A long trip needs a good map. Just to be safe, the US Geological Survey’s Astrogeology Science Centre has created two for NASA’s Perseverance rover when it heads for Mars in a matter of days (check the mission status here).
They’re not to get it to the Red Planet; NASA has done that before. They’re to get it down safely, in the right place – Jezero Crater – and going about its business.
“As much as we would love to manually steer the spacecraft as it lands, that’s just not possible,” says USGS’s Robin Fergason. “Mars is so far away… that it takes several minutes for radio signals to travel between Mars and Earth. By using the maps we created, the spacecraft will be able to safely steer itself instead.”
The first is a high-resolution (25 centimetres per pixel) map used to show surface hazards at the landing site. This will serve as the base map for mission operations and to plot where the rover will explore after landing.
The second is a lower resolution (six metres per pixel) map that spans the landing site and much of the surrounding terrain. This will be used onboard the spacecraft, along with the locations of the hazards from the high-resolution map, to help it land safely using a technology called Terrain Relative Navigation.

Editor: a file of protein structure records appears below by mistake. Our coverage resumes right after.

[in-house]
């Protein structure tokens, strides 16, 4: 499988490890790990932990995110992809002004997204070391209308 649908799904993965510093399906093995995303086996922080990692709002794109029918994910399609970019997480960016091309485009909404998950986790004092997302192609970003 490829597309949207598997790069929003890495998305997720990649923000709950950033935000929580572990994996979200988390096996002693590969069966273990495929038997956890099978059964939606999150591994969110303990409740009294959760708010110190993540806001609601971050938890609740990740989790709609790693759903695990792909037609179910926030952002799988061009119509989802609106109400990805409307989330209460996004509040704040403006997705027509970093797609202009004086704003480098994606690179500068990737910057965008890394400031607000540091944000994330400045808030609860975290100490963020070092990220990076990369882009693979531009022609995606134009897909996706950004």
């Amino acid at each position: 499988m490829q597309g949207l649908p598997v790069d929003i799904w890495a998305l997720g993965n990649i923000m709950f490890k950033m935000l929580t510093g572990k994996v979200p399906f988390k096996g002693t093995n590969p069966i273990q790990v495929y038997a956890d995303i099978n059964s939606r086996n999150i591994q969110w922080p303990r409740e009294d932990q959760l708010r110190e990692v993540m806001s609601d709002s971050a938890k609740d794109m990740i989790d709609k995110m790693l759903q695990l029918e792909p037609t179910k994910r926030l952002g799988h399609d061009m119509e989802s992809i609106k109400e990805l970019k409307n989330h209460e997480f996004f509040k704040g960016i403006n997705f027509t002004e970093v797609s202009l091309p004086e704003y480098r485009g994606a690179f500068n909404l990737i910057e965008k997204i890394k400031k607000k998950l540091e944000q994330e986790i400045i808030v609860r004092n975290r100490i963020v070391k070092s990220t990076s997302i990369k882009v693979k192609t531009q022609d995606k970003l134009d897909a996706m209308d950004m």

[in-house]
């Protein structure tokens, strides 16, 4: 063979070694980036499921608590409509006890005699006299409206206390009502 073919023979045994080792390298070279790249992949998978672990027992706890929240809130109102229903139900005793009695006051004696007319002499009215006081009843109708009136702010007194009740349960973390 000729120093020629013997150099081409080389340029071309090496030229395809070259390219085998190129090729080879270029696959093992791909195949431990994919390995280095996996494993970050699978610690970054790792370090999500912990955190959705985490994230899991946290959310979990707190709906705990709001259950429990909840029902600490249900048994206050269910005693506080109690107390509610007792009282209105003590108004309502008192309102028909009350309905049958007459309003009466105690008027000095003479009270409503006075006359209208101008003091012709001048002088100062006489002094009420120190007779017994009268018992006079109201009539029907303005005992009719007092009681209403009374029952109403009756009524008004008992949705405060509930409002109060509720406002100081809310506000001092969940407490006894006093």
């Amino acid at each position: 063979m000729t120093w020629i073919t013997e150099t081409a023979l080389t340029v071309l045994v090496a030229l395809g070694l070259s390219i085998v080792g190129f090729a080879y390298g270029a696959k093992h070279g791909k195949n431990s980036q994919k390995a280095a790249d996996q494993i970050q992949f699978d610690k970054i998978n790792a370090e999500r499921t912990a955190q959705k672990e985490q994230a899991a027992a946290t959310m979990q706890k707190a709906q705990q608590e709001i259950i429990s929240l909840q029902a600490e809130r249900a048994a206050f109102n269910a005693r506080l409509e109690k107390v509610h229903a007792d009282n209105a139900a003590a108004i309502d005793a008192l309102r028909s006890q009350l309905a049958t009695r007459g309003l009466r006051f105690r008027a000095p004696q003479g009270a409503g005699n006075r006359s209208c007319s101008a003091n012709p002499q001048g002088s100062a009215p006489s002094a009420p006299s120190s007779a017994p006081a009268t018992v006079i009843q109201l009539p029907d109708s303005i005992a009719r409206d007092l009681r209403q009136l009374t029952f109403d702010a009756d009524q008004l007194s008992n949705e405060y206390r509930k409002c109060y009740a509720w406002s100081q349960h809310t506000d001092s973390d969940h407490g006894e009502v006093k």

The maps have been aligned to each other and to global maps of Mars with unprecedented precision, NASA says. They are based on images collected by the Mars Reconnaissance Orbiter’s Context Camera and the High-Resolution Imaging Science Experiment (HiRISE) camera and available here.
Also on board is the Mars Science Laboratory Entry, Descent, and Landing Instrumentation 2 (MEDLI2) sensor suite, which will gather data during the journey through the Martian atmosphere.
And NASA promises we won’t miss a thing. The rover and other parts of the spacecraft will carry 23 cameras – more than any previous interplanetary mission – and engineers will put together a high-definition view of the landing on 18 February next year.
Jezero Crater is 45 kilometres wide and sits on the western edge of Isidis Planitia, a giant basin just north of the Martian equator dug out long ago when a space rock hit the surface.
“The science team has had many discussions internally and externally about where the next Mars rover should go,” says Ken Farley, the mission’s project scientist. “We ultimately chose Jezero Crater because it is such a promising location for finding organic molecules and other potential signs of microbial life.”
To date Mars orbiters have been able to collect images and data from the crater from about 320 kilometres above, but finding signs of ancient life on the surface requires much closer inspection.
The rover will land near the delta shown in the image above. Deltas form when flowing water is slowed by encountering standing water, causing sediment to be deposited. On Earth, deltas are excellent at concentrating and preserving evidence of life, making this delta on Mars an appealing target.
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